Assuming the Go port integrates with the mitigations, then this is the combination of a memory-safe language, an ecosystem with lots of web-oriented libraries, a privilege dropping feature, and OS with few 0-days w/ history of networking deployments. That’s quite a step toward a platform for web apps highly resistant to code injection attempts. All they need now is an Airship, Opa, or Ur/Web like framework in Go that immunizes you from most web attacks by design. I mean, I don’t use Go so there might already be one I don’t know about.
I’m familiar with Ur/Web but “Airship” and “Opa” are difficult to google terms, could you link me to their web pages?
Too bad go still can’t drop privileges properly, (say, to bind to a privileged port as non root). The only work around I’ve seen is to pass the listen fd via command line wrapper written in C or myrddin.
I just use setcap, not the same as private drop but at least privs are restricted.
imo, this is not as cool as it sounds. This was added by an external contributor, the Go team likely doesn’t care nor will use it in any of the official go tools. I’m guessing that someone added it for their own project, which, while super cool for their project, isn’t the same as Golang signaling support for this mechanism.
That said, Go’s typical concurrency model does not work well with pledge. All of the concurrency primitives that are typically used to separate concerns where you’d want to drop privileges with pledge operate on goroutines, not processes. It’s definitely possible to write a privsepped + pledge daemon in Golang, but it’s not easy nor is it likely to become a common practice.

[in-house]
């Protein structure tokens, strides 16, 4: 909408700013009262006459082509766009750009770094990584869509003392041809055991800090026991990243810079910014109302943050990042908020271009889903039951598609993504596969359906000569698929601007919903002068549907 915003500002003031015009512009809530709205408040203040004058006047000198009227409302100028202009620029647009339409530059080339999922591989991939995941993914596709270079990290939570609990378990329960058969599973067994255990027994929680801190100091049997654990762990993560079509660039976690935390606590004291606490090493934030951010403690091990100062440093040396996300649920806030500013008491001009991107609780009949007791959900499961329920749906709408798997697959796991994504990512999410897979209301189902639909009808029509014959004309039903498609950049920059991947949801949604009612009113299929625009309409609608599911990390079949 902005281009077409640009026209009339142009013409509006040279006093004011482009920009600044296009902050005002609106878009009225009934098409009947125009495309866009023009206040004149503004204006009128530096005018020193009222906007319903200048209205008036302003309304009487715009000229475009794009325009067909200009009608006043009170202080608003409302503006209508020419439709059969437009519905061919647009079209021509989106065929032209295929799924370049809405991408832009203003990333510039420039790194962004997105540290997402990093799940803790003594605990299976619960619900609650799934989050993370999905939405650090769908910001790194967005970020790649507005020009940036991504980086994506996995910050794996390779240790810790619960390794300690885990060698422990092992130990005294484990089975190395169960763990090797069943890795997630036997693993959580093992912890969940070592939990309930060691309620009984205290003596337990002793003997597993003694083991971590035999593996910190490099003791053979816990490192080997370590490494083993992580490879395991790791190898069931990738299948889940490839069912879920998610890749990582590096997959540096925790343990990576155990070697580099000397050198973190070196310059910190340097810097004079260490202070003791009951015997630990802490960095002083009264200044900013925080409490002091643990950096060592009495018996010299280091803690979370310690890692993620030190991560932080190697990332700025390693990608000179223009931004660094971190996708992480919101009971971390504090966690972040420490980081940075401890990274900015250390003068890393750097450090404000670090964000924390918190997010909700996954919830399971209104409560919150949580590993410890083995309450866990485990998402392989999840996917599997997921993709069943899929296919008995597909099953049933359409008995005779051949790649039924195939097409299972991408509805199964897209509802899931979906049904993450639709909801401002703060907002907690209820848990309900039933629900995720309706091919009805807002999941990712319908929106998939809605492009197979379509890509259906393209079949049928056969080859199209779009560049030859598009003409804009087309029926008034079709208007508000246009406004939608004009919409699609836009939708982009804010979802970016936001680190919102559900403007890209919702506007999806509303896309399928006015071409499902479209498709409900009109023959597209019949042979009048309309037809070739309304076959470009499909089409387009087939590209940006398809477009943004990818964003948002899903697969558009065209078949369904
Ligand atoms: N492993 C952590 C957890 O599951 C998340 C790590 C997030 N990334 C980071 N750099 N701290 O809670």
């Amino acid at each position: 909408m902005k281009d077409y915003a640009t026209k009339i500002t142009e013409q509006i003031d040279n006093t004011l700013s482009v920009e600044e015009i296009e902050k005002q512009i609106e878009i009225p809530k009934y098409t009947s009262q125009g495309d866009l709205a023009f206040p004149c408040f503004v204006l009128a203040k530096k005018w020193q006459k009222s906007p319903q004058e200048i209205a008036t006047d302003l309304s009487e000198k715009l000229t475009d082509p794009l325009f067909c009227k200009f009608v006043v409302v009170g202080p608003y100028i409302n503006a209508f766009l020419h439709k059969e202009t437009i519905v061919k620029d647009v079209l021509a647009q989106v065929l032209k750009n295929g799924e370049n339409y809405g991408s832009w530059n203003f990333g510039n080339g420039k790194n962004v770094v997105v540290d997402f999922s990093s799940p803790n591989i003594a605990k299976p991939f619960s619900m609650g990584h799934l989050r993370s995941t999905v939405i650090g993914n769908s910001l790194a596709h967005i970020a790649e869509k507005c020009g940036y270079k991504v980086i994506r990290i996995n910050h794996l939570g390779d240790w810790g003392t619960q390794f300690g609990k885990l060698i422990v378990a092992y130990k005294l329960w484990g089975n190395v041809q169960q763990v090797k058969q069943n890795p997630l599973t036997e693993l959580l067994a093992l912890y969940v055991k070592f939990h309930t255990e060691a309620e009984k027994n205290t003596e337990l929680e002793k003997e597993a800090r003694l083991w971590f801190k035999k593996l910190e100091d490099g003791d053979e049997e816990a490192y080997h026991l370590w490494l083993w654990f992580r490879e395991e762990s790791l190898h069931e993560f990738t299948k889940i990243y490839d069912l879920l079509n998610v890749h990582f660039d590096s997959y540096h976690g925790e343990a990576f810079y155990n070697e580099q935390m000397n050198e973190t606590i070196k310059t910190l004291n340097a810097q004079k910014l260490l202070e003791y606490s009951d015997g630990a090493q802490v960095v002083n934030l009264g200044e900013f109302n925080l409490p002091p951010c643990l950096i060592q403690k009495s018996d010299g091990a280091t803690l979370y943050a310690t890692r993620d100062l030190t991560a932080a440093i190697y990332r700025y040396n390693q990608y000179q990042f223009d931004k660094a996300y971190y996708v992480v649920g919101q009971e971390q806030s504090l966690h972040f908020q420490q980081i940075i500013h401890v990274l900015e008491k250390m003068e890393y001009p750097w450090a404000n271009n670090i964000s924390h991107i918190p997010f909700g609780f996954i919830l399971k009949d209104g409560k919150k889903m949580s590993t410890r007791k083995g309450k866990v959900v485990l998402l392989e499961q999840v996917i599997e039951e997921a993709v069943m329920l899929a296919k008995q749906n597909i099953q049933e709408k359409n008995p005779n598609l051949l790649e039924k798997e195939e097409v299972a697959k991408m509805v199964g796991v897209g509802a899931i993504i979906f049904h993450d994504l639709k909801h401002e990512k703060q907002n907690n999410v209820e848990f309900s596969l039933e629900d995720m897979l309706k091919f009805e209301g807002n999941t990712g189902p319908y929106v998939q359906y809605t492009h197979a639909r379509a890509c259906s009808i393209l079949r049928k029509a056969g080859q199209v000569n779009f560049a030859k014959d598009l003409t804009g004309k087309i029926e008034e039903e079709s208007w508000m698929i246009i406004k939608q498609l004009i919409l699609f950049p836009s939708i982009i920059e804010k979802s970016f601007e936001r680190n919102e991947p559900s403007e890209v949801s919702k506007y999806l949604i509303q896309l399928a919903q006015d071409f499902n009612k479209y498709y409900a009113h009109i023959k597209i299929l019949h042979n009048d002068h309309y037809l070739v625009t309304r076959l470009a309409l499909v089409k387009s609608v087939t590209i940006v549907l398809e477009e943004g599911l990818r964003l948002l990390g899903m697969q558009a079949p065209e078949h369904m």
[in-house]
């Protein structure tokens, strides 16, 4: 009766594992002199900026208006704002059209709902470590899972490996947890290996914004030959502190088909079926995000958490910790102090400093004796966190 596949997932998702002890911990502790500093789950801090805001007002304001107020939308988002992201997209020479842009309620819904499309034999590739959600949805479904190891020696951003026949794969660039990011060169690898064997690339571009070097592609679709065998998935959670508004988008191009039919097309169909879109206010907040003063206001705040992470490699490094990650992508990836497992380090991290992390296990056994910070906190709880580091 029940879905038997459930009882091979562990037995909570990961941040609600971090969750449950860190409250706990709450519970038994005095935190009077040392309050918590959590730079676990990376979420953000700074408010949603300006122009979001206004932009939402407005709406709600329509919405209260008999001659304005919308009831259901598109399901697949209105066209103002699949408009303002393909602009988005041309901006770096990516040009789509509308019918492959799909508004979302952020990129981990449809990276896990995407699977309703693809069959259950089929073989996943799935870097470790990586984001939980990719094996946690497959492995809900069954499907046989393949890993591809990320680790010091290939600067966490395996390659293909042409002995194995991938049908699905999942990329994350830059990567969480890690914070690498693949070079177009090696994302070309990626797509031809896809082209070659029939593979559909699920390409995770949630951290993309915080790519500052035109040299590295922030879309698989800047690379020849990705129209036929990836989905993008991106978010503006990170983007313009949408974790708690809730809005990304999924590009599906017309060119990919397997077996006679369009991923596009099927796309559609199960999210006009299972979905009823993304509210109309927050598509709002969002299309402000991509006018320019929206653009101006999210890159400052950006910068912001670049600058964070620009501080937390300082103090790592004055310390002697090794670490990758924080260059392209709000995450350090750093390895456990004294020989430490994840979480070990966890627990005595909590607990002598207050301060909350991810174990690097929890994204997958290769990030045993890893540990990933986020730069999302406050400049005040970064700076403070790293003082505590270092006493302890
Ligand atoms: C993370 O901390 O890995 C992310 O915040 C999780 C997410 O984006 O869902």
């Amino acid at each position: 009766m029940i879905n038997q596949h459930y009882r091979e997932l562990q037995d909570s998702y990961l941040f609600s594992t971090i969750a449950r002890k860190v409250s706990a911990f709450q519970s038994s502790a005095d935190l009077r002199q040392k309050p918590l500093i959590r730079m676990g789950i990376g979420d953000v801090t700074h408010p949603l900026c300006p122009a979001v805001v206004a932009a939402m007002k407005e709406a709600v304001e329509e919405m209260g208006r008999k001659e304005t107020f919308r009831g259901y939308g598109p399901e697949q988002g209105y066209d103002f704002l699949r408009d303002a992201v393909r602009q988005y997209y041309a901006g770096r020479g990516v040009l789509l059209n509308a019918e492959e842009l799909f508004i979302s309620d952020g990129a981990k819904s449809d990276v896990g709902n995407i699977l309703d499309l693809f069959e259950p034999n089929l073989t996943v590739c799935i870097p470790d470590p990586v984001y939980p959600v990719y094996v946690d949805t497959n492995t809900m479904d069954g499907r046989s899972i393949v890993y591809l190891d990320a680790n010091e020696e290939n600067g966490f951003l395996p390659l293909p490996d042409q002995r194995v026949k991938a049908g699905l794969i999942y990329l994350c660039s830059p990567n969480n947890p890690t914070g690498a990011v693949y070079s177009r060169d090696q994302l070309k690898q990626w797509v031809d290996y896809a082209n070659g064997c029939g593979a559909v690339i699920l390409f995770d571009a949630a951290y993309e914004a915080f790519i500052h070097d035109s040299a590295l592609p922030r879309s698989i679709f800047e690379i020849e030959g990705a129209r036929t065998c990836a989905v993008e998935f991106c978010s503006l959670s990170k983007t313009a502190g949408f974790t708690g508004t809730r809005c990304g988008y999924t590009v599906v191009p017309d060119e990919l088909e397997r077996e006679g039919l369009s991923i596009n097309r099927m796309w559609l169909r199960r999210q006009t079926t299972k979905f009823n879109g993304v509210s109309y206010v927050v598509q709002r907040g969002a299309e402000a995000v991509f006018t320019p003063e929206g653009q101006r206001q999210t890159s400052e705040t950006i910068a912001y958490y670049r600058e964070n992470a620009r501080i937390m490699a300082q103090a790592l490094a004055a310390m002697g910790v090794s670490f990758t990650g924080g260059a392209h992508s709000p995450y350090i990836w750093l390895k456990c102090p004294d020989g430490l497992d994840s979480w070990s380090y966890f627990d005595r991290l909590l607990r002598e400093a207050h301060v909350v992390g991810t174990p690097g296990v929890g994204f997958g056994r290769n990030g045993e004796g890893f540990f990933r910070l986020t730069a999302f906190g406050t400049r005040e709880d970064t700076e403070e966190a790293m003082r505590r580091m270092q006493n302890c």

This was added by an external contributor, the Go team likely doesn’t care nor will use it in any of the official go tools.
It’s a native interface to a system call, how did you interpret that to mean that the Go team is (or isn’t) going to switch everything to OpenBSD just to be able to use pledge?
This was added by an external contributor, the Go team likely doesn’t care nor will use it in any of the official go tools. I’m guessing that someone added it for their own project, which, while super cool for their project, isn’t the same as Golang signaling support for this mechanism.
Someone created a 3rd party package that only did pledge, Brad Fitzpatrick (a core Go team member) requested that it be upstreamed and so it was submitted as a formal addition to the core unix package. It stalled out, I asked what the status was, and Brad did the work to clean it up and then commit it.
My assertion is that this change isn’t indicative of any intent for any type of wider adoption of privsep/privdrop practices by any of the golang core. I guess I don’t really understand the excitement behind this merge.
You are right. This change is not indicative of anything. In particular, it’s not in the standard library, so the Go project can’t use it. It’s in the x/sys/unix repository.
x/sys/unix is just a dumping ground for all possible system calls so that Go users can use it, if they need it. If the standard library needs it, it goes into syscall not x/sys/unix.
If you have ideas for places this would be useful in libraries, running binaries or in the standard library, I can try to submit some OpenBSD-specific patches to run pledge before making a system call.
It’s not possible to use it in the standard library because it’s not in the standard library. It’s in a second-class repository maintained by the Go project.
Of course we could add it to the standard library if we had a specific need for it, but it’s a hard sell.
Its mostly as easy as C, especially given there is a built in rpc package that works decently.
Very cool. Hope they ad the cap_* (capsicum) syscalls for FreeBSD, DragonFly, Linux and other unix-like operating systems too.
Even cooler would be CloudABI, which is more involved, but would be amazing for typical Golang use cases.